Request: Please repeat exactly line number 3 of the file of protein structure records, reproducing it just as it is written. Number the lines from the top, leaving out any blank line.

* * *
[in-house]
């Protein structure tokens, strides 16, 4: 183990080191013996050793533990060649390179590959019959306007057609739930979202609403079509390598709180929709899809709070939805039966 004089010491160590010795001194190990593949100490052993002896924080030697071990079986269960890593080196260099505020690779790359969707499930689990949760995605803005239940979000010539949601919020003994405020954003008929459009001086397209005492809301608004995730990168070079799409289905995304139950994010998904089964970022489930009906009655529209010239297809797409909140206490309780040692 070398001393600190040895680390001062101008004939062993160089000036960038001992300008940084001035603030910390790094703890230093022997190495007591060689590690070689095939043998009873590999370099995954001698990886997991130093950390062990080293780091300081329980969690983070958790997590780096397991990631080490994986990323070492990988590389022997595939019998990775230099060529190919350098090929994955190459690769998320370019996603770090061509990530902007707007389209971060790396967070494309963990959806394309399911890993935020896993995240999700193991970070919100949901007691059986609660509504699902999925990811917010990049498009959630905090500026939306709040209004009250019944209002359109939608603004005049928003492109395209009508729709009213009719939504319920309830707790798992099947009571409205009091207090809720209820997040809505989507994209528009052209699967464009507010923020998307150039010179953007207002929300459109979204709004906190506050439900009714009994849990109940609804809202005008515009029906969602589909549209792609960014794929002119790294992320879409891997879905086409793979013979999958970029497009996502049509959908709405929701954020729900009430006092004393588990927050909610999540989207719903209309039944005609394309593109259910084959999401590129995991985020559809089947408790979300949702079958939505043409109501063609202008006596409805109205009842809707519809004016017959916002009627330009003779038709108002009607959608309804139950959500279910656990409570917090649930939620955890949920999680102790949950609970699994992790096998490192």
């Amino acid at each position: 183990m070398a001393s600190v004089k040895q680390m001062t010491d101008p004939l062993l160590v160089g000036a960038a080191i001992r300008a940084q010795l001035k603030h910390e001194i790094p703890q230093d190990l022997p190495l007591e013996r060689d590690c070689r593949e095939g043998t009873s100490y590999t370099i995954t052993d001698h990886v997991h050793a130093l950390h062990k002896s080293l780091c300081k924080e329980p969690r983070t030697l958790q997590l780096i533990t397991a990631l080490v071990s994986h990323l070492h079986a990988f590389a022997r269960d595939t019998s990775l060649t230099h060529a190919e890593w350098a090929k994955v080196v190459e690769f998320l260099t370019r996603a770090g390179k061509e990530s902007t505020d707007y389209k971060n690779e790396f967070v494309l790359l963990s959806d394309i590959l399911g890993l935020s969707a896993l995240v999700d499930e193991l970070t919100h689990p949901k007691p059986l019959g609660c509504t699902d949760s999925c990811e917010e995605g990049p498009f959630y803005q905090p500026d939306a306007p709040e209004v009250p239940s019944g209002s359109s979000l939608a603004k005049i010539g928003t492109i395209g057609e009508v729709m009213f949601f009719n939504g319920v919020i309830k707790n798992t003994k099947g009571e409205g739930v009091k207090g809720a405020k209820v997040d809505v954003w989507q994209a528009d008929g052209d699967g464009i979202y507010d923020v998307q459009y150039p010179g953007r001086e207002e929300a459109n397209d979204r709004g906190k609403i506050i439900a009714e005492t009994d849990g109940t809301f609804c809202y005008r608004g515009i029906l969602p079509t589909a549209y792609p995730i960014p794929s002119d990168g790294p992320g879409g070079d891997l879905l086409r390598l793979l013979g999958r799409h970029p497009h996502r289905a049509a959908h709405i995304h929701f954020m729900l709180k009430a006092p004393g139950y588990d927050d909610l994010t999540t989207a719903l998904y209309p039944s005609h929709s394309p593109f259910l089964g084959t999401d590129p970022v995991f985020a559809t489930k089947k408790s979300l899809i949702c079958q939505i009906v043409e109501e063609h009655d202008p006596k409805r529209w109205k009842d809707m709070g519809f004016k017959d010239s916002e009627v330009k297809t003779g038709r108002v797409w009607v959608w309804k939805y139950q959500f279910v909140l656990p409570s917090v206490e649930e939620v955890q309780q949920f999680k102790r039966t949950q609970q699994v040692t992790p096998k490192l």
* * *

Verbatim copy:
């Amino acid at each position: 183990m070398a001393s600190v004089k040895q680390m001062t010491d101008p004939l062993l160590v160089g000036a960038a080191i001992r300008a940084q010795l001035k603030h910390e001194i790094p703890q230093d190990l022997p190495l007591e013996r060689d590690c070689r593949e095939g043998t009873s100490y590999t370099i995954t052993d001698h990886v997991h050793a130093l950390h062990k002896s080293l780091c300081k924080e329980p969690r983070t030697l958790q997590l780096i533990t397991a990631l080490v071990s994986h990323l070492h079986a990988f590389a022997r269960d595939t019998s990775l060649t230099h060529a190919e890593w350098a090929k994955v080196v190459e690769f998320l260099t370019r996603a770090g390179k061509e990530s902007t505020d707007y389209k971060n690779e790396f967070v494309l790359l963990s959806d394309i590959l399911g890993l935020s969707a896993l995240v999700d499930e193991l970070t919100h689990p949901k007691p059986l019959g609660c509504t699902d949760s999925c990811e917010e995605g990049p498009f959630y803005q905090p500026d939306a306007p709040e209004v009250p239940s019944g209002s359109s979000l939608a603004k005049i010539g928003t492109i395209g057609e009508v729709m009213f949601f009719n939504g319920v919020i309830k707790n798992t003994k099947g009571e409205g739930v009091k207090g809720a405020k209820v997040d809505v954003w989507q994209a528009d008929g052209d699967g464009i979202y507010d923020v998307q459009y150039p010179g953007r001086e207002e929300a459109n397209d979204r709004g906190k609403i506050i439900a009714e005492t009994d849990g109940t809301f609804c809202y005008r608004g515009i029906l969602p079509t589909a549209y792609p995730i960014p794929s002119d990168g790294p992320g879409g070079d891997l879905l086409r390598l793979l013979g999958r799409h970029p497009h996502r289905a049509a959908h709405i995304h929701f954020m729900l709180k009430a006092p004393g139950y588990d927050d909610l994010t999540t989207a719903l998904y209309p039944s005609h929709s394309p593109f259910l089964g084959t999401d590129p970022v995991f985020a559809t489930k089947k408790s979300l899809i949702c079958q939505i009906v043409e109501e063609h009655d202008p006596k409805r529209w109205k009842d809707m709070g519809f004016k017959d010239s916002e009627v330009k297809t003779g038709r108002v797409w009607v959608w309804k939805y139950q959500f279910v909140l656990p409570s917090v206490e649930e939620v955890q309780q949920f999680k102790r039966t949950q609970q699994v040692t992790p096998k490192l």